• \$\begingroup\$ @DominicvanEssen Ah, nice. ↕¨↕4 is a translation of how I would do it in Pip: ,,4. \$\endgroup\$
    – DLosc
    Dec 27, 2021 at 16:42
3
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Vyxal, 7 bytes

ẏǒʀÞṁvs

Try it Online!

I'm way late to the party, but who cares when the program looks like it spells something with heavy skamtebord vibes.

Explained

ẏǒʀÞṁvs
ẏ       # The range [0...len(input)]
 ǒ      # modulo each by 3 to get the chunk sizes
  ʀ     # cast each to range [0...n] for shape
   Þṁ   # mold the input to that, without repeating elements
     vs # sort each sublist 
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2
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J, 24 15 bytes

<@/:~/.~#$#\##\

Try it online!

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2
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Charcoal, 48 40 bytes

≔⮌AθWθ⊞υE⊕﹪Lυ³⊟θIEυ✂⟦⌊ι⁻Σι⁺⌊ι⌈ι⌈ι⟧⁰χ⁻⁴Lι

Try it online! Link is to verbose version of code. Explanation: Charcoal really struggles here as it has no variable length split, flatten or sort primitive (at least not on TIO).

≔⮌Aθ

Reverse the input array.

Wθ

Repeat until the input array has been chunked.

⊞υE⊕﹪Lυ³⊟θ

Create a chunk of size depending on the number of chunks so far.

IEυ✂⟦⌊ι⁻Σι⁺⌊ι⌈ι⌈ι⟧⁰χ⁻⁴Lι

For each chunk, get the minimum, middle and maximum elements, but skip the middle if the chunk's size is less than 3 and skip the maximum if its size is less than 2.

Previous 48-byte version didn't require the input to be completely chunkable:

WθF³«⊞υ✂θ⁰⊕κ≔✂θ⊕κLθ¹θ»IEΦυι✂⟦⌊ι⁻Σι⁺⌊ι⌈ι⌈ι⟧⁰χ⁻⁴Lι

Try it online! Link is to verbose version of code. Explanation:

Wθ

Repeat until the input is empty.

F³«

Take three chunks.

⊞υ✂θ⁰⊕κ

Save the chunk.

≔✂θ⊕κLθ¹θ

Remove the chunk from the input.

»IEΦυι✂⟦⌊ι⁻Σι⁺⌊ι⌈ι⌈ι⟧⁰χ⁻⁴Lι

For each non-empty chunk, get the minimum, middle and maximum elements, but skip the middle if the chunk's size is less than 3 and skip the maximum if its size is less than 2.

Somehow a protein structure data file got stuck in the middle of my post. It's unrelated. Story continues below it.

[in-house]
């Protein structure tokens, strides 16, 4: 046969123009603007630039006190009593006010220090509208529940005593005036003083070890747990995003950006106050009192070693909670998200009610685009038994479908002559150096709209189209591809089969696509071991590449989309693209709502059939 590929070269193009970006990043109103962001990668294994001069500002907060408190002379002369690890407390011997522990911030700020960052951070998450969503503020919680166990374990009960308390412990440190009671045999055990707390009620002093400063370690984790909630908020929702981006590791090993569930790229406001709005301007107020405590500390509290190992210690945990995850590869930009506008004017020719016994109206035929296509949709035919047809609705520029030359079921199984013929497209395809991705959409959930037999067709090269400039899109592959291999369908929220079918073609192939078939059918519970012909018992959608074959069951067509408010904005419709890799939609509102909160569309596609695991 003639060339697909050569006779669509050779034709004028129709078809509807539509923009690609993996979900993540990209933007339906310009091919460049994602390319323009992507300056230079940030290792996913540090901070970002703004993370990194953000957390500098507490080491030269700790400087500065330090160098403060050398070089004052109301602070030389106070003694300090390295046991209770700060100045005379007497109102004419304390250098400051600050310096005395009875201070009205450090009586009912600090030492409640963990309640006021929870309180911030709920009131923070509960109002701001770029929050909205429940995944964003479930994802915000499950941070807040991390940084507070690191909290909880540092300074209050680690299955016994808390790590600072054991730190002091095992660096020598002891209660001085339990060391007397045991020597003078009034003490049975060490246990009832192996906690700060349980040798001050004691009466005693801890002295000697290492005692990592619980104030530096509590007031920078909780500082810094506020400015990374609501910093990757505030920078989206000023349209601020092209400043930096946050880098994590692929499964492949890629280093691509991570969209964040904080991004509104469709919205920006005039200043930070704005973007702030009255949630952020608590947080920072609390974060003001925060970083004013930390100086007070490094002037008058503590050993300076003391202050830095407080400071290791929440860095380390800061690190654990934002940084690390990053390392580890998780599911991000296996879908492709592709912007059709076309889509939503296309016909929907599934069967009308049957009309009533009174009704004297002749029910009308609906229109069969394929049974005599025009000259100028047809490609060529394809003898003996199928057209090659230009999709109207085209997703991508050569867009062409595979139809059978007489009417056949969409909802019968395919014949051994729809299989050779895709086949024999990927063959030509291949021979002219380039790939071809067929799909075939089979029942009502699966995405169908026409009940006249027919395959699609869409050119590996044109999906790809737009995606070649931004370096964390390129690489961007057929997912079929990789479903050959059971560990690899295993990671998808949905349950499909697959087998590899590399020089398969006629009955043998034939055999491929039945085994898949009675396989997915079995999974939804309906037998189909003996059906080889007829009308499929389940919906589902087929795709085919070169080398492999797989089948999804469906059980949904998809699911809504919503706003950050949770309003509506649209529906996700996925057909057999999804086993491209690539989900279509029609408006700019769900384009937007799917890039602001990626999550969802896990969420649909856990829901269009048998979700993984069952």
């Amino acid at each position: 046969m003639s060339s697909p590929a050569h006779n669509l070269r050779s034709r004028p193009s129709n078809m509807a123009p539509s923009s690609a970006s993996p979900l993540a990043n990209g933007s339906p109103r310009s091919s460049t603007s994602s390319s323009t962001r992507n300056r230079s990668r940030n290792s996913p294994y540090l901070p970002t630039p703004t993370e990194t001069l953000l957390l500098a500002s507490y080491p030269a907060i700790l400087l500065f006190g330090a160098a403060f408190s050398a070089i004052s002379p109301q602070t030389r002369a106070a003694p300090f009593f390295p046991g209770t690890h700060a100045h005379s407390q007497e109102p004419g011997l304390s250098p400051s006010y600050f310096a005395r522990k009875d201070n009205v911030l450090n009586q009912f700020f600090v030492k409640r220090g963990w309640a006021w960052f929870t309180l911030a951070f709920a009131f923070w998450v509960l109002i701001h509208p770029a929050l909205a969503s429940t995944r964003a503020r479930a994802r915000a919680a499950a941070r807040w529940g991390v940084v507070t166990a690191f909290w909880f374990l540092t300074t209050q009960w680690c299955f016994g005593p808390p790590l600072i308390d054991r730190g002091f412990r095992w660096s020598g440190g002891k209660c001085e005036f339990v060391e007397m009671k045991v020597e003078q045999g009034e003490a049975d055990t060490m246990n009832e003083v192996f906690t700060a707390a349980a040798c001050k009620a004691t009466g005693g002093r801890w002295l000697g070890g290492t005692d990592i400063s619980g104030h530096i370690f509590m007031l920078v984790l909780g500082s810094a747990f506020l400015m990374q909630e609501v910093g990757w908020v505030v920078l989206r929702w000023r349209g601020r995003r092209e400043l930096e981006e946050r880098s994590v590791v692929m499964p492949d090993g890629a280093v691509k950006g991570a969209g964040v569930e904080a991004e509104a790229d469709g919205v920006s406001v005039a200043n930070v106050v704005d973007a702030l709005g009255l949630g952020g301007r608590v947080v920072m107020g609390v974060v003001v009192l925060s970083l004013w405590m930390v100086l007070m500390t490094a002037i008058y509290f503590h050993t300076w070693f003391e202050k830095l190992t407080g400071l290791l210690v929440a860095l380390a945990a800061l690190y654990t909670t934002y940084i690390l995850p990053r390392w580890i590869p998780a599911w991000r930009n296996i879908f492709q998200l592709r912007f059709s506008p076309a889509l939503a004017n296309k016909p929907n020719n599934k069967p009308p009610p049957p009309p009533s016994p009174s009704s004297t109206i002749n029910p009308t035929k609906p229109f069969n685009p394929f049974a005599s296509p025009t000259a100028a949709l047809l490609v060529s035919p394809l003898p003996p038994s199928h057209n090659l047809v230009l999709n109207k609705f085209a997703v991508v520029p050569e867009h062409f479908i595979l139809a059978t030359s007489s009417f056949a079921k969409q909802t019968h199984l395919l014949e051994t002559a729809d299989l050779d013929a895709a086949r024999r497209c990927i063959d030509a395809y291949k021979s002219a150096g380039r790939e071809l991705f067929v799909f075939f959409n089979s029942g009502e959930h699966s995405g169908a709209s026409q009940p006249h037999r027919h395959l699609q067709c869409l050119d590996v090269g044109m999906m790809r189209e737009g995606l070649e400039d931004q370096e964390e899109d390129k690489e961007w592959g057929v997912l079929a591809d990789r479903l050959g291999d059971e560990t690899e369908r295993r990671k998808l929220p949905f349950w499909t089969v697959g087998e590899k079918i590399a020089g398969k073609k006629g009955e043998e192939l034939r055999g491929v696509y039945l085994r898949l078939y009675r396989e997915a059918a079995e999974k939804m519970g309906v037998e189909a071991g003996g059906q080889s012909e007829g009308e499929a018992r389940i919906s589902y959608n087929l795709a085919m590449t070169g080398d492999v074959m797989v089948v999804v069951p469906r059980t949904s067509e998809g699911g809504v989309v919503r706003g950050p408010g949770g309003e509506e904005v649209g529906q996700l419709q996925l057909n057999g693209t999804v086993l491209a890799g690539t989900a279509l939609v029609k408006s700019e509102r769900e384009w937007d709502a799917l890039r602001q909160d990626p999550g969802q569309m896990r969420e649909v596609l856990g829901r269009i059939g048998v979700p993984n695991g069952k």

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2
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HBL, 17 bytes

?.(1(%(0,.))('?(2,.)(+(?(<,<),
).1

Try it!

Explanation

The first line is a recursive function that does most of the work. It takes two arguments, a list and an integer, where the integer represents the current chunk size (1, 2, or 3).

?.(1(%(0,.))('?(2,.)(+(?(<,<),
?                               If
 .                              Argument 1
                                is truthy (non-empty):
  (1                             Construct a list from
        ,                         Argument 2
      (0  )                       Take that many elements of
         .                        Arg1
    (%     )                      Sorted
                                 prepended to
            ('?                   Recursive call with two arguments:
               (2,.)               Drop (arg2) elements of arg1
                                  and
                    (+             Increment
                      (?            If
                          ,         Arg2